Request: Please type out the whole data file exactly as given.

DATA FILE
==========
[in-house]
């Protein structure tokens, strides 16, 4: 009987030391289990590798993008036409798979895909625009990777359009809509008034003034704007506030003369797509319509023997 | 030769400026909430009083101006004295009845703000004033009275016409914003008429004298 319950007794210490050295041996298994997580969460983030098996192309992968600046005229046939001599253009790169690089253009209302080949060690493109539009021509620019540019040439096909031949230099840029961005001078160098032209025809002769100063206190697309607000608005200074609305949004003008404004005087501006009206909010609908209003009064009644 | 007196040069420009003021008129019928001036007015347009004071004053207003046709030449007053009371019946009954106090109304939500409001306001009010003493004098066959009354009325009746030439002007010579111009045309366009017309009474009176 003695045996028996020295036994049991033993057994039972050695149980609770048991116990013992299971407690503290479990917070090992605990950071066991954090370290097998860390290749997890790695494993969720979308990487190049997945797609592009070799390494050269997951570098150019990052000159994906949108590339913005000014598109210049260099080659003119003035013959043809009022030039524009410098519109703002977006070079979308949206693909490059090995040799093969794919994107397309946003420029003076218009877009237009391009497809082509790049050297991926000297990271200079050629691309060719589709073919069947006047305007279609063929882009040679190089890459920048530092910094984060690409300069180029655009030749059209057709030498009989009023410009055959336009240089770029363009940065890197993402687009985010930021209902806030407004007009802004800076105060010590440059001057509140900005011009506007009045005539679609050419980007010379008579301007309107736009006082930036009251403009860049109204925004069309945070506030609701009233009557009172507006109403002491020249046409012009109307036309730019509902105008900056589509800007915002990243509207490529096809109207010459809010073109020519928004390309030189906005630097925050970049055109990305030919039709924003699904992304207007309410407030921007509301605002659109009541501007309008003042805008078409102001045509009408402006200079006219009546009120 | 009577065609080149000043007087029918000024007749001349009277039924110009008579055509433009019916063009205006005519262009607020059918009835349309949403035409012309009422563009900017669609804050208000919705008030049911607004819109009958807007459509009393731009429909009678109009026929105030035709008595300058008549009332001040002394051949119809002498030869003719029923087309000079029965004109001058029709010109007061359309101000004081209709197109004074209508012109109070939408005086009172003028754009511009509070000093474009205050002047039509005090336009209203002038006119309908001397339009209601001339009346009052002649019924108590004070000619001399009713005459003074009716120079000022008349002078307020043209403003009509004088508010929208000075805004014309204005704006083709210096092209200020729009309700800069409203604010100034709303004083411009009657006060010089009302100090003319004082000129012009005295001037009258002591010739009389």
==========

[in-house]
């Protein structure tokens, strides 16, 4: 009987030391289990590798993008036409798979895909625009990777359009809509008034003034704007506030003369797509319509023997 | 030769400026909430009083101006004295009845703000004033009275016409914003008429004298 319950007794210490050295041996298994997580969460983030098996192309992968600046005229046939001599253009790169690089253009209302080949060690493109539009021509620019540019040439096909031949230099840029961005001078160098032209025809002769100063206190697309607000608005200074609305949004003008404004005087501006009206909010609908209003009064009644 | 007196040069420009003021008129019928001036007015347009004071004053207003046709030449007053009371019946009954106090109304939500409001306001009010003493004098066959009354009325009746030439002007010579111009045309366009017309009474009176 003695045996028996020295036994049991033993057994039972050695149980609770048991116990013992299971407690503290479990917070090992605990950071066991954090370290097998860390290749997890790695494993969720979308990487190049997945797609592009070799390494050269997951570098150019990052000159994906949108590339913005000014598109210049260099080659003119003035013959043809009022030039524009410098519109703002977006070079979308949206693909490059090995040799093969794919994107397309946003420029003076218009877009237009391009497809082509790049050297991926000297990271200079050629691309060719589709073919069947006047305007279609063929882009040679190089890459920048530092910094984060690409300069180029655009030749059209057709030498009989009023410009055959336009240089770029363009940065890197993402687009985010930021209902806030407004007009802004800076105060010590440059001057509140900005011009506007009045005539679609050419980007010379008579301007309107736009006082930036009251403009860049109204925004069309945070506030609701009233009557009172507006109403002491020249046409012009109307036309730019509902105008900056589509800007915002990243509207490529096809109207010459809010073109020519928004390309030189906005630097925050970049055109990305030919039709924003699904992304207007309410407030921007509301605002659109009541501007309008003042805008078409102001045509009408402006200079006219009546009120 | 009577065609080149000043007087029918000024007749001349009277039924110009008579055509433009019916063009205006005519262009607020059918009835349309949403035409012309009422563009900017669609804050208000919705008030049911607004819109009958807007459509009393731009429909009678109009026929105030035709008595300058008549009332001040002394051949119809002498030869003719029923087309000079029965004109001058029709010109007061359309101000004081209709197109004074209508012109109070939408005086009172003028754009511009509070000093474009205050002047039509005090336009209203002038006119309908001397339009209601001339009346009052002649019924108590004070000619001399009713005459003074009716120079000022008349002078307020043209403003009509004088508010929208000075805004014309204005704006083709210096092209200020729009309700800069409203604010100034709303004083411009009657006060010089009302100090003319004082000129012009005295001037009258002591010739009389």